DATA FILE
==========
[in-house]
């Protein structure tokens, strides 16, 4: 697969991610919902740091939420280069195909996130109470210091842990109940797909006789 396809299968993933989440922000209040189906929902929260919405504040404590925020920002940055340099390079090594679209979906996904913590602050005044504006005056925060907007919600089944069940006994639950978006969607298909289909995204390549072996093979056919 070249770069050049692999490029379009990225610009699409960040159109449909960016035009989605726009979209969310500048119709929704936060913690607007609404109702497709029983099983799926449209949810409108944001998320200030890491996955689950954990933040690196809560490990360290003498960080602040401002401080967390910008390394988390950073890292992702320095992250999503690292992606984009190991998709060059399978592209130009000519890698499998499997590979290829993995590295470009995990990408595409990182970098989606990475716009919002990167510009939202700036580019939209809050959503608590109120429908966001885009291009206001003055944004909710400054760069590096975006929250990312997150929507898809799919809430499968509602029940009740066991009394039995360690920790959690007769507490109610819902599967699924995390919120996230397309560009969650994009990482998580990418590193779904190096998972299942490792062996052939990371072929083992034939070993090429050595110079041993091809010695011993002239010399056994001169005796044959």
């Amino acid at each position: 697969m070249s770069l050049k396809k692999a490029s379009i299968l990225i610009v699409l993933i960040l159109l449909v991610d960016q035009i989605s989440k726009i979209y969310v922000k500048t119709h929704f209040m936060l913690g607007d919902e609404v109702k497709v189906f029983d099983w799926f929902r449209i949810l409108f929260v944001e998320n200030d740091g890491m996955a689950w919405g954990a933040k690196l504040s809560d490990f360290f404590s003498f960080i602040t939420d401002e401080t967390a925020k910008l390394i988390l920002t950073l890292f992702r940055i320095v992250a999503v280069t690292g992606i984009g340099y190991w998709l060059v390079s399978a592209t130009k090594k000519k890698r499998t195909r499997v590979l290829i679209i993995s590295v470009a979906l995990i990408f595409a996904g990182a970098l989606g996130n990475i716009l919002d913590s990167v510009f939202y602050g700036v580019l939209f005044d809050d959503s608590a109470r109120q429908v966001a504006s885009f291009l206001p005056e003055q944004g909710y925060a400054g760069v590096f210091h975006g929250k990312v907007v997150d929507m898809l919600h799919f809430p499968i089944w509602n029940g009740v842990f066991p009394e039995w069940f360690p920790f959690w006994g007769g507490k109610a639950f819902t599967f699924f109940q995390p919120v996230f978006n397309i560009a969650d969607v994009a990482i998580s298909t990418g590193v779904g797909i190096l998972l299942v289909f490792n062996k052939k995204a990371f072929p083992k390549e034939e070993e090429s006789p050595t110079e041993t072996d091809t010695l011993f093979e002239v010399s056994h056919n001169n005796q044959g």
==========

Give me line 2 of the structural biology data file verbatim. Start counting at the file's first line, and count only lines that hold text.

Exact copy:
């Protein structure tokens, strides 16, 4: 697969991610919902740091939420280069195909996130109470210091842990109940797909006789 396809299968993933989440922000209040189906929902929260919405504040404590925020920002940055340099390079090594679209979906996904913590602050005044504006005056925060907007919600089944069940006994639950978006969607298909289909995204390549072996093979056919 070249770069050049692999490029379009990225610009699409960040159109449909960016035009989605726009979209969310500048119709929704936060913690607007609404109702497709029983099983799926449209949810409108944001998320200030890491996955689950954990933040690196809560490990360290003498960080602040401002401080967390910008390394988390950073890292992702320095992250999503690292992606984009190991998709060059399978592209130009000519890698499998499997590979290829993995590295470009995990990408595409990182970098989606990475716009919002990167510009939202700036580019939209809050959503608590109120429908966001885009291009206001003055944004909710400054760069590096975006929250990312997150929507898809799919809430499968509602029940009740066991009394039995360690920790959690007769507490109610819902599967699924995390919120996230397309560009969650994009990482998580990418590193779904190096998972299942490792062996052939990371072929083992034939070993090429050595110079041993091809010695011993002239010399056994001169005796044959």